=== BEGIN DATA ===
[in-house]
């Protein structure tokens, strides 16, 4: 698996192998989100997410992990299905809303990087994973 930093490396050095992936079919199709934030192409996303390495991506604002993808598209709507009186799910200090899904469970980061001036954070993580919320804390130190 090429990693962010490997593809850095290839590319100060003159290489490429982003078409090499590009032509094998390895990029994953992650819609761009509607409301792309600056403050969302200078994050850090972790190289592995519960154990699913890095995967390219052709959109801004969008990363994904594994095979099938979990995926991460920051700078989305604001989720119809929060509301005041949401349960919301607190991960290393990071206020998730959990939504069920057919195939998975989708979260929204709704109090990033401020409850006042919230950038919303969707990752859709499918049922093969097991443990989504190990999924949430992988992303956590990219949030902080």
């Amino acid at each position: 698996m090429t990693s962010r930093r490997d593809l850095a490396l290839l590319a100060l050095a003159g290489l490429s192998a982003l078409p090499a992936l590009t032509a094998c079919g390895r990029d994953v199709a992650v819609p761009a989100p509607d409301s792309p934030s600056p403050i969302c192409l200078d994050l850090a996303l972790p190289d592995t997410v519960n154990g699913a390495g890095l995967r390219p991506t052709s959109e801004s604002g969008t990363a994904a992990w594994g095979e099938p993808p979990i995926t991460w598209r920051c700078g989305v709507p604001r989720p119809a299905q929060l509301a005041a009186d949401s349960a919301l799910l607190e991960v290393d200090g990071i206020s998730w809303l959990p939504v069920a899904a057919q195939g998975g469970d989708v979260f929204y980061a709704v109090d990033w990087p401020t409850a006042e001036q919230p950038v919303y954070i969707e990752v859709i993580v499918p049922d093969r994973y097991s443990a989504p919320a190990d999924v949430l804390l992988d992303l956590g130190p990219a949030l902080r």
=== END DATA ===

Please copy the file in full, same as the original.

[in-house]
């Protein structure tokens, strides 16, 4: 698996192998989100997410992990299905809303990087994973 930093490396050095992936079919199709934030192409996303390495991506604002993808598209709507009186799910200090899904469970980061001036954070993580919320804390130190 090429990693962010490997593809850095290839590319100060003159290489490429982003078409090499590009032509094998390895990029994953992650819609761009509607409301792309600056403050969302200078994050850090972790190289592995519960154990699913890095995967390219052709959109801004969008990363994904594994095979099938979990995926991460920051700078989305604001989720119809929060509301005041949401349960919301607190991960290393990071206020998730959990939504069920057919195939998975989708979260929204709704109090990033401020409850006042919230950038919303969707990752859709499918049922093969097991443990989504190990999924949430992988992303956590990219949030902080």
């Amino acid at each position: 698996m090429t990693s962010r930093r490997d593809l850095a490396l290839l590319a100060l050095a003159g290489l490429s192998a982003l078409p090499a992936l590009t032509a094998c079919g390895r990029d994953v199709a992650v819609p761009a989100p509607d409301s792309p934030s600056p403050i969302c192409l200078d994050l850090a996303l972790p190289d592995t997410v519960n154990g699913a390495g890095l995967r390219p991506t052709s959109e801004s604002g969008t990363a994904a992990w594994g095979e099938p993808p979990i995926t991460w598209r920051c700078g989305v709507p604001r989720p119809a299905q929060l509301a005041a009186d949401s349960a919301l799910l607190e991960v290393d200090g990071i206020s998730w809303l959990p939504v069920a899904a057919q195939g998975g469970d989708v979260f929204y980061a709704v109090d990033w990087p401020t409850a006042e001036q919230p950038v919303y954070i969707e990752v859709i993580v499918p049922d093969r994973y097991s443990a989504p919320a190990d999924v949430l804390l992988d992303l956590g130190p990219a949030l902080r």